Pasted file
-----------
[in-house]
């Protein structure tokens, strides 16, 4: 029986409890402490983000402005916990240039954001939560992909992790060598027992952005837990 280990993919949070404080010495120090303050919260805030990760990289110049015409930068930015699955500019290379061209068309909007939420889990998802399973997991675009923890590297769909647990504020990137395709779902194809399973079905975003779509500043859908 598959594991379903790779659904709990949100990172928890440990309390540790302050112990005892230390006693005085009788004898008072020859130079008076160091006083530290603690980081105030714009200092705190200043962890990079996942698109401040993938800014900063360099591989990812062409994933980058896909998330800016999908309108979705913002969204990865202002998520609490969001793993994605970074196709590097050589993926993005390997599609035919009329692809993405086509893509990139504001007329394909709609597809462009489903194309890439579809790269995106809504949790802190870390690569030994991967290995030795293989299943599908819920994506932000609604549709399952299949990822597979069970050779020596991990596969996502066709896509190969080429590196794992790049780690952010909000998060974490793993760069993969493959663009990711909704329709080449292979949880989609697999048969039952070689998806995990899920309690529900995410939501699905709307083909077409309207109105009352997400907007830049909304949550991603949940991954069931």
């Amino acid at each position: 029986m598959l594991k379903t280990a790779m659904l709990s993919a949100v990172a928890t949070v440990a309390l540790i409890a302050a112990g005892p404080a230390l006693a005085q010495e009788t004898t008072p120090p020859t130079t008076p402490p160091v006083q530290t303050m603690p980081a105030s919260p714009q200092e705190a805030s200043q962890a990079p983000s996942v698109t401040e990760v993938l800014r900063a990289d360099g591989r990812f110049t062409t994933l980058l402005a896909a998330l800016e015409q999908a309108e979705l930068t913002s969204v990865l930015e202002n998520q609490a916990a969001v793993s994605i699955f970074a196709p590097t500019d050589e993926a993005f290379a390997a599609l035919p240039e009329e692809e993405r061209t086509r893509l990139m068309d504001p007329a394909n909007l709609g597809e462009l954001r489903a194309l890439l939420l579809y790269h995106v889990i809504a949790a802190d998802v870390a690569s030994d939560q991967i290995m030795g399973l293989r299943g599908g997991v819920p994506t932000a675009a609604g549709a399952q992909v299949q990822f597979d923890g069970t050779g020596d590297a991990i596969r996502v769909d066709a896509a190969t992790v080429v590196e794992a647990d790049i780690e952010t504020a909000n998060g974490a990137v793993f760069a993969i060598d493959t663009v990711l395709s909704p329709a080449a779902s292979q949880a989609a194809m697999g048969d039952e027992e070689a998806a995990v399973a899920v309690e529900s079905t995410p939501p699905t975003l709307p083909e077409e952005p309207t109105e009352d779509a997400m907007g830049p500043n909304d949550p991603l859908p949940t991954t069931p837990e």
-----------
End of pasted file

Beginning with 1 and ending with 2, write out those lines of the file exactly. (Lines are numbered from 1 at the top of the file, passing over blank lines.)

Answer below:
[in-house]
């Protein structure tokens, strides 16, 4: 029986409890402490983000402005916990240039954001939560992909992790060598027992952005837990 280990993919949070404080010495120090303050919260805030990760990289110049015409930068930015699955500019290379061209068309909007939420889990998802399973997991675009923890590297769909647990504020990137395709779902194809399973079905975003779509500043859908 598959594991379903790779659904709990949100990172928890440990309390540790302050112990005892230390006693005085009788004898008072020859130079008076160091006083530290603690980081105030714009200092705190200043962890990079996942698109401040993938800014900063360099591989990812062409994933980058896909998330800016999908309108979705913002969204990865202002998520609490969001793993994605970074196709590097050589993926993005390997599609035919009329692809993405086509893509990139504001007329394909709609597809462009489903194309890439579809790269995106809504949790802190870390690569030994991967290995030795293989299943599908819920994506932000609604549709399952299949990822597979069970050779020596991990596969996502066709896509190969080429590196794992790049780690952010909000998060974490793993760069993969493959663009990711909704329709080449292979949880989609697999048969039952070689998806995990899920309690529900995410939501699905709307083909077409309207109105009352997400907007830049909304949550991603949940991954069931």